On Sunday, June 4, we have the opportunity to host a veteran missionary, Huldah Buntain, for special services at 9:00 am and 10:45 am. You do not want to miss this opportunity to hear from a powerful woman of faith. Look below to read her story, borrowed from her website, www.calcuttamercy.org
“We need to do this,” Mark told her.
“We have a newborn baby,” Huldah replied.
“Who else will go?” Mark asked.
Huldah was reluctant. As a young girl, she had spent five years in Japan where her parents were missionaries. When the family returned to their home to Canada, Huldah decided she preferred life in the West. Laying in bed one night as a teenager, she vowed to never return to a life overseas.
Life has a way of throwing curveballs. Huldah met and fell in love with Mark Buntain, a Christian evangelist who happened to be head-over-heels crazy in love with helping anyone, anywhere, in need.
Huldah knew a trump card when she saw one. She was little surprised then when Mark jumped at a one-year opportunity to lead church services in Calcutta, India. They sold their car, packed their clothes, swaddled their newborn daughter, and boarded a ship bound for Calcutta. The year was 1954.
Three months at sea landed them in a city unlike any they had seen. Tens of thousands of people crowded the sidewalks, alleyways, and even the speedways, bound for untold destinations, yet with limited space to get there. Business men in freshly pressed suits climbed aboard rickshaws in a rush to meet clients; women nursed their children on the curbside; families peddled wares on a mosaic of blankets; and children amused themselves with whatever scraps of metal, paper, or plastic could be found splayed across the buzzing metropolis.
Whether working, playing, eating, or sleeping, it all seemed to take place on the city’s pathways.
Most shocking were the thousands of families devoid of work, shelter, and proper food and hygiene. Emaciated elderly men lay nearly naked on raw concrete. To their right and left, parents sat listlessly, their bony frames painfully jutting forth beneath their withered skin, duly pronounced from months of hunger.
And what to say of the children? There were children with cataracts or no eyes at all, and others with teeth splayed up through the nose, their cleft palates hindering their ability to eat and even breathe. Babies shrieked from the pain of dysentery and toddlers crawled awkwardly with limited use of their broken and deformed limbs.
It seemed in Calcutta, you either lived well or barely stayed alive.
Mark and Huldah spent those 365 days learning the needs and desires of the poor in Calcutta. They needed food, education, and medical assistance. They needed someone to give. They begged for someone to care.
The year ended, and the Buntains couldn’t bring themselves to leave. A wild idea had worked its way deep into their hearts. They had to do more, much more, for the poor of Calcutta.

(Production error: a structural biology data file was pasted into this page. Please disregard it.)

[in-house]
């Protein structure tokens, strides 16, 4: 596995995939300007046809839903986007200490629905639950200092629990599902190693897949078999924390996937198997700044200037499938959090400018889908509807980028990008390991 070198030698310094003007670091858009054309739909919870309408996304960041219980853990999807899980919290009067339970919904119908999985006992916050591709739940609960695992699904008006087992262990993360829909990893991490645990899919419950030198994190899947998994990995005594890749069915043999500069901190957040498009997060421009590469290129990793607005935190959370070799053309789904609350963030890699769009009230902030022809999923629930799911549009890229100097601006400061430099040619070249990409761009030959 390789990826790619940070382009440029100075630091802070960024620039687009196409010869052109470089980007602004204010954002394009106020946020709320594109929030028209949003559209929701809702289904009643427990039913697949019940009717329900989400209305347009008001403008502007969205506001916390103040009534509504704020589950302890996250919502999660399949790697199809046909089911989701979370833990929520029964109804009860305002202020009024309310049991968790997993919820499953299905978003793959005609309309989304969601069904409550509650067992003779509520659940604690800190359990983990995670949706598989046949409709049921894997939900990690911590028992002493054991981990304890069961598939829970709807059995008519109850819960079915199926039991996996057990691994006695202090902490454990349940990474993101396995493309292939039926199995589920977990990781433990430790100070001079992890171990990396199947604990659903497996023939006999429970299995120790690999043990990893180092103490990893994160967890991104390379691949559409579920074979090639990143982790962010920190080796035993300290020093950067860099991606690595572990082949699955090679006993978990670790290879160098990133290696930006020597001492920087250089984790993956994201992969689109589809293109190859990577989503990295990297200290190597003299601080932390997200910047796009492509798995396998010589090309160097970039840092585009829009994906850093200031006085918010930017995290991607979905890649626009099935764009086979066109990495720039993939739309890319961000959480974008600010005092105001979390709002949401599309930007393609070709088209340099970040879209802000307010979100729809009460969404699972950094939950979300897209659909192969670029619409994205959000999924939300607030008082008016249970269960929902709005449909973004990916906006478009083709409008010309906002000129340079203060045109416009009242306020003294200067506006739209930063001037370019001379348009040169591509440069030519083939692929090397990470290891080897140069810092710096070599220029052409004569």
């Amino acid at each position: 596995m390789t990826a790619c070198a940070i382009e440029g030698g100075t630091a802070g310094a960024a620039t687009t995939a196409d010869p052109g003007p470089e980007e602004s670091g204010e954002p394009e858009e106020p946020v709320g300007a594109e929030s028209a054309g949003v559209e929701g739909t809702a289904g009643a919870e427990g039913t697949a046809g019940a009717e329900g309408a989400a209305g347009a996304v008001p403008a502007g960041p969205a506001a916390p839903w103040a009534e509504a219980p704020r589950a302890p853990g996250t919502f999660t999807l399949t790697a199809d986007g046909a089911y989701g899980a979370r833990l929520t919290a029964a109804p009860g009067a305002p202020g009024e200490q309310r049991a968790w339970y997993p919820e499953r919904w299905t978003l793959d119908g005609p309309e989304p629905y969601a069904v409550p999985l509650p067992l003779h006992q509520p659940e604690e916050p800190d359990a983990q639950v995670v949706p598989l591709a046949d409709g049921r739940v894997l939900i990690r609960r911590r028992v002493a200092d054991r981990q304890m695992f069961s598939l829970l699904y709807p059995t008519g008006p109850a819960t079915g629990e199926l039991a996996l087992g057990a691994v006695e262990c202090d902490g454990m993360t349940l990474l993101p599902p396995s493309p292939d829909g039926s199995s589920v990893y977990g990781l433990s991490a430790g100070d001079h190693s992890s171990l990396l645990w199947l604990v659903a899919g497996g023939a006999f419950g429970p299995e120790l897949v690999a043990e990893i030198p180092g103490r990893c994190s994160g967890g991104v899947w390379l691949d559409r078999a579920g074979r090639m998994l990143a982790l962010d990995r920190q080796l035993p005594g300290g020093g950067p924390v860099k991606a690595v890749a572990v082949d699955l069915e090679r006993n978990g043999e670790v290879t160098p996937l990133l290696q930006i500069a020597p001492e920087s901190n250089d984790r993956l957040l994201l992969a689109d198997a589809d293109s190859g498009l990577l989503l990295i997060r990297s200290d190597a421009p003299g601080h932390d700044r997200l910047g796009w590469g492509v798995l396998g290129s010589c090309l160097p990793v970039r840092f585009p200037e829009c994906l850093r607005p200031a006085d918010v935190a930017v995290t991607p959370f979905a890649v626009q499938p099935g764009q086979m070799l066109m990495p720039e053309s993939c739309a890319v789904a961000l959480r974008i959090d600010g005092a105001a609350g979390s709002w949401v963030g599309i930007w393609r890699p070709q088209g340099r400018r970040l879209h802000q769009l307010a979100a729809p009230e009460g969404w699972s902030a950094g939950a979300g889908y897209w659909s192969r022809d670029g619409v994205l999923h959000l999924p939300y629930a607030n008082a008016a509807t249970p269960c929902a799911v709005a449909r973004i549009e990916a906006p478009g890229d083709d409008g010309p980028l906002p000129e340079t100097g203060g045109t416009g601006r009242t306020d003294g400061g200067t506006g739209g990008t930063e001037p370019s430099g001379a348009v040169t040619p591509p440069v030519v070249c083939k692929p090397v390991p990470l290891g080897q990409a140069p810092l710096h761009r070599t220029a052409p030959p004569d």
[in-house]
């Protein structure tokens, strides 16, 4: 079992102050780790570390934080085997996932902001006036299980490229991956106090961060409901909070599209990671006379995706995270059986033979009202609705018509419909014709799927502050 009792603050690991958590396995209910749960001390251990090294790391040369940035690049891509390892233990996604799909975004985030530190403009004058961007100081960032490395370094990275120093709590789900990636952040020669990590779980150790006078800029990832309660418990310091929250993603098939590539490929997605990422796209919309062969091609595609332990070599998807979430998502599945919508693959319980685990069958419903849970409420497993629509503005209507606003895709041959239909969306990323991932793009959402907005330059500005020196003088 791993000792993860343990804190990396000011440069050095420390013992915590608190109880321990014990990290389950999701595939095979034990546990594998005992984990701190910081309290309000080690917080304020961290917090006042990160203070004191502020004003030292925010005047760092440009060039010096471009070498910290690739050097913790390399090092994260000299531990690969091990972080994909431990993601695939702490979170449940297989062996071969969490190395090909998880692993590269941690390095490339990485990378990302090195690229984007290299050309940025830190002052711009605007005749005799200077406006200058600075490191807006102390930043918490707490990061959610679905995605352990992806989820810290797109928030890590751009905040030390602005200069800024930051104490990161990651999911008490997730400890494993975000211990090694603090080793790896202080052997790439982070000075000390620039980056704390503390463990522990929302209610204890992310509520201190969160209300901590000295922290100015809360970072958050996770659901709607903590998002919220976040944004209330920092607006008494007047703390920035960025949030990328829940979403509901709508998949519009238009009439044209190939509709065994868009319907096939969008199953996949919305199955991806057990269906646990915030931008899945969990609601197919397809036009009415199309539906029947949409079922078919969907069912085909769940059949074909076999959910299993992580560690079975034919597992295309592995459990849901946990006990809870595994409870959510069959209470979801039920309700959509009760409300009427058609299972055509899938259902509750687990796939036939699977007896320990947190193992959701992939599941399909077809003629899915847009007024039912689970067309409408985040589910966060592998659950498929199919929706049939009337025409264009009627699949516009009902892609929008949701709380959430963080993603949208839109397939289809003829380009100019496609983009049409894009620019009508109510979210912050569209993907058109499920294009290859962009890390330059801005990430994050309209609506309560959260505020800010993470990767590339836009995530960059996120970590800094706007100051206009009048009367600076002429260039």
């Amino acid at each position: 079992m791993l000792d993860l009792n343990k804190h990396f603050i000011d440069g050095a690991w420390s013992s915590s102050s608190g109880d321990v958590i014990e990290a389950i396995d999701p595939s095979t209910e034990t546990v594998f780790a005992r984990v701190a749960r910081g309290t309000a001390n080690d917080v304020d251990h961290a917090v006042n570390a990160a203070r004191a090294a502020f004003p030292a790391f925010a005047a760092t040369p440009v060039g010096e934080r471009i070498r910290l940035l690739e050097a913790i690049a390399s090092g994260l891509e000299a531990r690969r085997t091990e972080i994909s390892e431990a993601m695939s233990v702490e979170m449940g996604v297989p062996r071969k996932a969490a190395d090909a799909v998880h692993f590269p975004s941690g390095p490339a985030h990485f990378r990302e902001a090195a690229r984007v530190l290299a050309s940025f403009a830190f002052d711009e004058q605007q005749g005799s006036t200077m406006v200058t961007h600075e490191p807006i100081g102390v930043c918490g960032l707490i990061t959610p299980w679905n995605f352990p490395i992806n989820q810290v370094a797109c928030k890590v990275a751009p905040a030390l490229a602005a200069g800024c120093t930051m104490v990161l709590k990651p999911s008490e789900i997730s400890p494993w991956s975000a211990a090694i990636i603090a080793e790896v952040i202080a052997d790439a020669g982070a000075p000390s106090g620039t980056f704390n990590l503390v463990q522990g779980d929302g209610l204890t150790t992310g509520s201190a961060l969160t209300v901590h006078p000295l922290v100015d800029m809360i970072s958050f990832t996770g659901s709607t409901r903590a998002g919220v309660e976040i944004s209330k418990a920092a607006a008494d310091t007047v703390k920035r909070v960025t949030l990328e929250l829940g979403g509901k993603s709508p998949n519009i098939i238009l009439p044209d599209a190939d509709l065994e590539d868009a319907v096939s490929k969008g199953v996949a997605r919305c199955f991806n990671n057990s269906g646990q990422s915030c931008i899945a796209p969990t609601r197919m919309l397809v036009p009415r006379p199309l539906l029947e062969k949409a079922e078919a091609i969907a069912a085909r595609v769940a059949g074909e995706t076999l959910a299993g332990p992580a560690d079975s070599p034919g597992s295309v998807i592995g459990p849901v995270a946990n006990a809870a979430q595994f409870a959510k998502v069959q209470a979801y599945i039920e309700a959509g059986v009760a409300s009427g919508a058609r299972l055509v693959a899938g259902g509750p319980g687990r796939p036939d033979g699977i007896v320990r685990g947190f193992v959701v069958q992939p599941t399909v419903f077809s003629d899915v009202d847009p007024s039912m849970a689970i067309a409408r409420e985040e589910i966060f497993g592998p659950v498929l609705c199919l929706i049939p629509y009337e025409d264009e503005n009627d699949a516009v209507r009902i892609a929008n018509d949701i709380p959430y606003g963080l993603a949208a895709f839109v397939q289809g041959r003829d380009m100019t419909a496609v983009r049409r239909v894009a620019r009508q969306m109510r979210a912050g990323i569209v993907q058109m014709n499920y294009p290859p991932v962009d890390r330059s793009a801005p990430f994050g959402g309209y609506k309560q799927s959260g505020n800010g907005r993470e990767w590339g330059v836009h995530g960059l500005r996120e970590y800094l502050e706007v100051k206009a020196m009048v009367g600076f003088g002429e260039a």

One night, with heads laid resolutely on their pillows, as cows and car horns sounded faintly in the darkness outside their hot, sticky window, Calcutta became home.
Mark, the visionary, and Huldah, the tenacious administrator, wasted no time beginning a series of ambitious projects for the poor. In 1964, the Buntains opened their first school for 200 children. A year later, they began a feeding program, starting with free school lunches of milk and parathas. Concerned for the sick and injured, they built a small clinic followed by a multi-specialty hospital and outpatient facility.
Tragedy struck in 1989. Huldah was on an airplane in route to America for a fundraising campaign when she received the devastating news that Mark had suddenly passed away in Calcutta from a cranial hemorrhage.
Huldah grieved the loss of her husband. The city grieved with her. Over 20,000 residents turned out for Mark’s funeral.
Then came the overwhelming question of what would become of their work.
Huldah’s good friend in Calcutta, Mother Teresa, affirmed what Huldah could not deny: “I will miss [Mark] very much. We worked well together. You must carry on the good work. We must continue loving the poor.”
MERCY is the act of compassion shown someone when it is in your power to turn and walk away.
The bible writes: “O people, the LORD has told you what is good, and this is what he requires of you: to do what is right, to love mercy, and to walk humbly with your God.” (Micah 6:8)
Huldah chose mercy… and never looked back.
She chose mercy because she was head-over-heels, crazy in love with Calcutta.
Huldah celebrated 60 years in Calcutta in 2014. She continues to feed, educate, and medically assist the poor of the city. Under her leadership, the projects have grown to include over 100 primary and secondary schools, Bible and vocational schools, children’s homes, a daily feeding program for 10,000 people, rural clinics, and a 173-bed hospital serving 100,000 patients each year and providing 40% with free care.